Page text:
61-year-old Manuel Jacinto Velazquez Vera was reportedly rescued by a Venezuelan rescue crew in a town called Jaramijo on April 29, according to the Venezuelan embassy in Quito.
But the report was untrue, said Felipe Bazan, Deputy National Secretary of Risks. Bazan told CNN that a Venezuelan team took the man to a medical center in Manta, Ecuador, due to a medical condition he had—not because of the earthquake.
Hospital manager Maria Beatriz Zambrano told CNN that Velazquez was undergoing dialysis treatment at the hospital and is now recovering.
Major media organizations in Ecuador and the United States reported that Venezuelan rescue crews heard sounds coming from underneath the rubble of a partially collapsed building, and that Velazquez had been trapped in the building since April 16.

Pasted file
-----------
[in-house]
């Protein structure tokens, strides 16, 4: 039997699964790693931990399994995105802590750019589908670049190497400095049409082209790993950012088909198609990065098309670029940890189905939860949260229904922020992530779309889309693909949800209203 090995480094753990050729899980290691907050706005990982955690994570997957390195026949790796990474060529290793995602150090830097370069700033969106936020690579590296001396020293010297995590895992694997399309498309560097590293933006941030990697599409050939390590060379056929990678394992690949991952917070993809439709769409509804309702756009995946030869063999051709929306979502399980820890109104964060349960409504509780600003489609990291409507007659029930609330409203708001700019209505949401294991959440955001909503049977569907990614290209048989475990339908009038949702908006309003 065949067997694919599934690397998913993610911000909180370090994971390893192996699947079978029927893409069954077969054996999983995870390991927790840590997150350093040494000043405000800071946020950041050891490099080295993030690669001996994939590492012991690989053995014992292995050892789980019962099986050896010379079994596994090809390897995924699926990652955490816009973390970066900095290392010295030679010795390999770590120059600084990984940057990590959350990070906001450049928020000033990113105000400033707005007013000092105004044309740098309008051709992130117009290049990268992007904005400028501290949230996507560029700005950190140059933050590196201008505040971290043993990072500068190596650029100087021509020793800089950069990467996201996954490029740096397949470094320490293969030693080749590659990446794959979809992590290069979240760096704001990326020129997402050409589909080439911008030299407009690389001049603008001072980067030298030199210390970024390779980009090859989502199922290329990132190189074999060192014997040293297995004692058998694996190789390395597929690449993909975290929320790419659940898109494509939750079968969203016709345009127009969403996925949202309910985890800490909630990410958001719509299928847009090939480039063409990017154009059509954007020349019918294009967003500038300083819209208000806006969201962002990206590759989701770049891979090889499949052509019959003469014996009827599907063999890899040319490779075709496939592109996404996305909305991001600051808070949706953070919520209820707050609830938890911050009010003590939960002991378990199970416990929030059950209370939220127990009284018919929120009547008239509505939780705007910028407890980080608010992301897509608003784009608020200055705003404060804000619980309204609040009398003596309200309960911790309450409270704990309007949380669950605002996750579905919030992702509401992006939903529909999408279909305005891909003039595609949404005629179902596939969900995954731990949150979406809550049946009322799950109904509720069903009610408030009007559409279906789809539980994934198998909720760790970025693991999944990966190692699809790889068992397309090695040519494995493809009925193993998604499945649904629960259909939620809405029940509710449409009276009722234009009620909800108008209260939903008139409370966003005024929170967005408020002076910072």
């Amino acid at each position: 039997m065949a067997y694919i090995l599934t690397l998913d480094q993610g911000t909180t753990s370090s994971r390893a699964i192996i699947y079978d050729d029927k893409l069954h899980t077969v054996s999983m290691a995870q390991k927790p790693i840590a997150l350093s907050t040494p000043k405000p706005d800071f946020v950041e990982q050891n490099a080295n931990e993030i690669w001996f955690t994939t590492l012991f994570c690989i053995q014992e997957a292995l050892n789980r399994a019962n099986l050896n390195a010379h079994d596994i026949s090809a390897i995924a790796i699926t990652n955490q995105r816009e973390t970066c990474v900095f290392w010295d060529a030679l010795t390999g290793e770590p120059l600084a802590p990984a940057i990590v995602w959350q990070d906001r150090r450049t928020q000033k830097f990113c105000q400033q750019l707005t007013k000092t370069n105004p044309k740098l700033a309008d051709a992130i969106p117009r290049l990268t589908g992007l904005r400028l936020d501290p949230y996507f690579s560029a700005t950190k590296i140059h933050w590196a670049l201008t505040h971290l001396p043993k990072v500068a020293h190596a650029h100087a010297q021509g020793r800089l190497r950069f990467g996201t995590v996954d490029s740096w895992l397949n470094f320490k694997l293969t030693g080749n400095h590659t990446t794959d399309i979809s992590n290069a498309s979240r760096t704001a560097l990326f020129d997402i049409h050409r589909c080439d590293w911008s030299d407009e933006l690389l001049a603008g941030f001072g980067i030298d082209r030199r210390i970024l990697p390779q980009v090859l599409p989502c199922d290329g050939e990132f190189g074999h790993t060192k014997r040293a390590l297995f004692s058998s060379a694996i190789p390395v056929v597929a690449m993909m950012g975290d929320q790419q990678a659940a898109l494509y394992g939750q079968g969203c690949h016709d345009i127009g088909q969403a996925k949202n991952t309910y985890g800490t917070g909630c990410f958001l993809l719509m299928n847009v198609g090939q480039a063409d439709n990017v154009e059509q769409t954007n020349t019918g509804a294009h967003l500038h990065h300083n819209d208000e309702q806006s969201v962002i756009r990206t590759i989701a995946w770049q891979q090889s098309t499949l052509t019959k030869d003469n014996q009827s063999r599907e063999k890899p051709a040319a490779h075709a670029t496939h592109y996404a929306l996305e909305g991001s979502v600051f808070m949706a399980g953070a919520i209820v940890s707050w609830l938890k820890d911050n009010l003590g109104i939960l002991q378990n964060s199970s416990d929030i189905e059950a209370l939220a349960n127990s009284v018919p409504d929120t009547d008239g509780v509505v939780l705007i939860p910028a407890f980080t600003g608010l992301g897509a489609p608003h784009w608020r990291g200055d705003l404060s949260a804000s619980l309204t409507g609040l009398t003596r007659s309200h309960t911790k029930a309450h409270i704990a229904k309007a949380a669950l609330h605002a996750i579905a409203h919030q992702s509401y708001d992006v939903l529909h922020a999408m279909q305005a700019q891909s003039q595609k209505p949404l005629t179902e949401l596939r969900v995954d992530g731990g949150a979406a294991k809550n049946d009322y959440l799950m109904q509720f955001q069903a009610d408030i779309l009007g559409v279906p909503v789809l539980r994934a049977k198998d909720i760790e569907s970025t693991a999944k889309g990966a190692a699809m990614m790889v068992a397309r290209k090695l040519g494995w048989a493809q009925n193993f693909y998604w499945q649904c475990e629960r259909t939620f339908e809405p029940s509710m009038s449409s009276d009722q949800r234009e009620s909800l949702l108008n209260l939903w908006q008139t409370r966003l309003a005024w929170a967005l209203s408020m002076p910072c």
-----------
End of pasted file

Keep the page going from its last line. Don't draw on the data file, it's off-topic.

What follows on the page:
It was also reported that he was found dehydrated and disoriented, and had lost several toes. In addition, the embassy said that Velazquez suffered from kidney failure and a urinary tract infection—claims which are now reported to have been false.
The 7.8-magnitude earthquake that killed at least 660 people last month left tens of thousands injured and dozens missing in Ecuador, and according to The Guardian, nearly 7,000 buildings were destroyed, and more than 26,000 people were left homeless.
Ecuadorian Vice President Jorge Glas called the event “the strongest quake we have faced in decades,” referencing the next largest quake in 1979—a 7.7 magnitude quake that killed at least 600 people and injured 20,000.